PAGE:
Stranger Than Fiction reviewed.

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Nov. 9 2006 5:38 PM

Life and Art

Will Ferrell's Stranger Than Fiction.

Will Ferrell in Stranger Than Fiction. Click image to expand.
Will Ferrell in Stranger Than Fiction

Stranger Than Fiction (Columbia Pictures) is a maddening contraption, a high-concept story so overwrought and overthought that you want to thwack at it like a piñata to get at the sweet romantic comedy inside. This Will Ferrell/Maggie Gyllenhaal love story, narrated by Emma Thompson in a hyperself-conscious framing device, is the latest entry in what has become a comedy subgenre: ersatz Charlie Kaufman. Not that being influenced by the lyrically nutty screenwriter of Being John Malkovich and Eternal Sunshine of the Spotless Mind is a bad thing, necessarily. Last summer's Click, with Adam Sandler as a suburban dad manipulating his life via a remote-control device, turned a Kaufman-esque premise into a touching, if formulaic, comedy. It's just that only Charlie Kaufman can really succeed at something as weird as being Charlie Kaufman (and sometimes, as with Adaptation, even he can't completely pull it off). Like its hero Harold Crick (Ferrell), Stranger Than Fiction, directed by Marc Forster and written by first-time scriptwriter Zach Helm, seems to suffer from low self-esteem. Why can't this movie see that it doesn't need a hulking meta-narrative apparatus to make us care about its story? It had us at hello—or would have, if not for the excess of high-concept trickery.

Dana Stevens Dana Stevens

Dana Stevens is Slate's movie critic.

Harold Crick is an IRS agent in Chicago. You know who Harold is: He's Walter Mitty, C.C. Baxter, the man in the gray flannel suit. He's a straight-arrow company man who counts his toothbrush strokes and turns in at precisely 11:13 every night. Harold is so obsessive-compulsive that when he scans a room, he sees graphs and charts hovering in the air around him, measuring and quantifying everything in sight. But one ordinary Wednesday, something strange happens: In Harold's head, he starts to hear a British female voice that narrates each transcendently boring moment of his life from a third-person, limited-omniscient point of view. And that very day, of course, is when everything stops being boring.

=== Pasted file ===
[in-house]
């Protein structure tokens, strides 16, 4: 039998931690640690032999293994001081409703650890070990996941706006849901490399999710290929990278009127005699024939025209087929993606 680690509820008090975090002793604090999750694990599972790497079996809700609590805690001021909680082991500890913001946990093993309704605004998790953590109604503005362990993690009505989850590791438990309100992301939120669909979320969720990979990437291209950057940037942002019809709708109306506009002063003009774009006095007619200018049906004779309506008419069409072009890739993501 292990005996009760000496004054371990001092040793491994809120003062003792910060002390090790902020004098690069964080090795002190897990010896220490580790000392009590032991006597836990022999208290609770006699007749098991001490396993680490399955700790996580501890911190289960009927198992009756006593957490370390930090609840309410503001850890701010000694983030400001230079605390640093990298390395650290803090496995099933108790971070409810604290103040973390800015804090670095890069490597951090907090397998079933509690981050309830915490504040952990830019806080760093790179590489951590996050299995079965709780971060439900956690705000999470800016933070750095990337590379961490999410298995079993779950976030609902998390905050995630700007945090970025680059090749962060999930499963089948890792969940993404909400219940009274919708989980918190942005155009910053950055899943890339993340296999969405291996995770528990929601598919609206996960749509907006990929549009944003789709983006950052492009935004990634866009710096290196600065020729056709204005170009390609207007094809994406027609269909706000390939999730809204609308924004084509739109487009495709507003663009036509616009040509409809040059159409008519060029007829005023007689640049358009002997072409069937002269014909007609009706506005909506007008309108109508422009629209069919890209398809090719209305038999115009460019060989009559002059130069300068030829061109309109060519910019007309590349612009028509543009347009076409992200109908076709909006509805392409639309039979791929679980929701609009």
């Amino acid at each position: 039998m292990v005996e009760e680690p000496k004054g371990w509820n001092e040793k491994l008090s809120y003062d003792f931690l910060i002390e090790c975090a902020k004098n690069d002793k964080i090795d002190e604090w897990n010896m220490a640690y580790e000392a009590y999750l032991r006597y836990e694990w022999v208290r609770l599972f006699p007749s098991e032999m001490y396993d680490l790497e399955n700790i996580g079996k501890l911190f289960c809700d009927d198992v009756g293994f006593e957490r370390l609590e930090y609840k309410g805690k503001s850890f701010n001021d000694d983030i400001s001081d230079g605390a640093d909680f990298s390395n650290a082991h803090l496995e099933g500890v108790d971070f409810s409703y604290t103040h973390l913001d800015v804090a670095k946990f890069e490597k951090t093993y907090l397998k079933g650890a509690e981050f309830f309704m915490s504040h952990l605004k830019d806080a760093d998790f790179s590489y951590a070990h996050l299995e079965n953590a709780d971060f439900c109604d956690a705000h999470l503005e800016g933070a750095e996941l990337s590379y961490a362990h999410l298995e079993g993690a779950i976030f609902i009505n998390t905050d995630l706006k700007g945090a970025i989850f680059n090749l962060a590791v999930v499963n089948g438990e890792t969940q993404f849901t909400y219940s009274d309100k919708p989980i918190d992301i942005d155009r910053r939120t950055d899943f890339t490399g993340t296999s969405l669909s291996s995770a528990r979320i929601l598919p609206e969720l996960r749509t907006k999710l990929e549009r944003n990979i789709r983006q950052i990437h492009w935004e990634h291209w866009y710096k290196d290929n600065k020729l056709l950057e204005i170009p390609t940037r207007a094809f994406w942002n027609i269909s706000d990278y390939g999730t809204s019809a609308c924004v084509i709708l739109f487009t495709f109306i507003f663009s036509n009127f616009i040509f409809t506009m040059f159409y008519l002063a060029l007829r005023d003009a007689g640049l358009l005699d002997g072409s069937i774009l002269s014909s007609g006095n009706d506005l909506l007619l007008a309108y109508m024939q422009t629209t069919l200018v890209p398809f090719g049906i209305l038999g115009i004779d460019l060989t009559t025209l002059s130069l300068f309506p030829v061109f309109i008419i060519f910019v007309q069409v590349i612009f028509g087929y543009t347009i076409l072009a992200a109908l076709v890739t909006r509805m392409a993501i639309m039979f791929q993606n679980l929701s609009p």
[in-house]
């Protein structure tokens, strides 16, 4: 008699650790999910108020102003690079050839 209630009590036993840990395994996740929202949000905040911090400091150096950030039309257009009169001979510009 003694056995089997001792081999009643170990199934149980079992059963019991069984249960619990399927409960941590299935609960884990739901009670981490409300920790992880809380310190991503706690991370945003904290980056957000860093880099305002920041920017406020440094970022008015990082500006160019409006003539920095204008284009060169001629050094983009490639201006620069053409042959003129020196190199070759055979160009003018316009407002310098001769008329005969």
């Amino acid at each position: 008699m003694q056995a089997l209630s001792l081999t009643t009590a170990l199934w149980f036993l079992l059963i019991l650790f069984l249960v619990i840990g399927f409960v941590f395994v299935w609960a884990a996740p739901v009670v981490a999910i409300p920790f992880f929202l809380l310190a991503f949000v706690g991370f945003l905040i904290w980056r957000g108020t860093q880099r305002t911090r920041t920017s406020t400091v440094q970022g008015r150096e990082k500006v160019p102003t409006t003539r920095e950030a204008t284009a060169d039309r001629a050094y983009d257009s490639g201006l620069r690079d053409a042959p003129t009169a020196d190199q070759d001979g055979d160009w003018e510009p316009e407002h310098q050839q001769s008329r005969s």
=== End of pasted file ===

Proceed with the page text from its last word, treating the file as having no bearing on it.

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Auditing Ana Pascal (Gyllenhaal), a leftist baker who's defaulted on her taxes as a form of political protest, Harold loses focus as his internal narrator points out that Ana's lanky, tattooed body is sexy as hell. (I couldn't agree more: Gyllenhaal, who's ubiquitous on movie screens this year, has never looked better.) As he files away manila folders at work, the novelist within compares the sound of shuffling paper to the scraping of ocean waves on sand. Driven by this constant nattering inside his skull, Harold seeks out a shrink (Linda Hunt), who diagnoses him with schizophrenia. When he refuses treatment, she refers him, inexplicably, to an eccentric literature professor—Dustin Hoffman, looser and funnier than ever.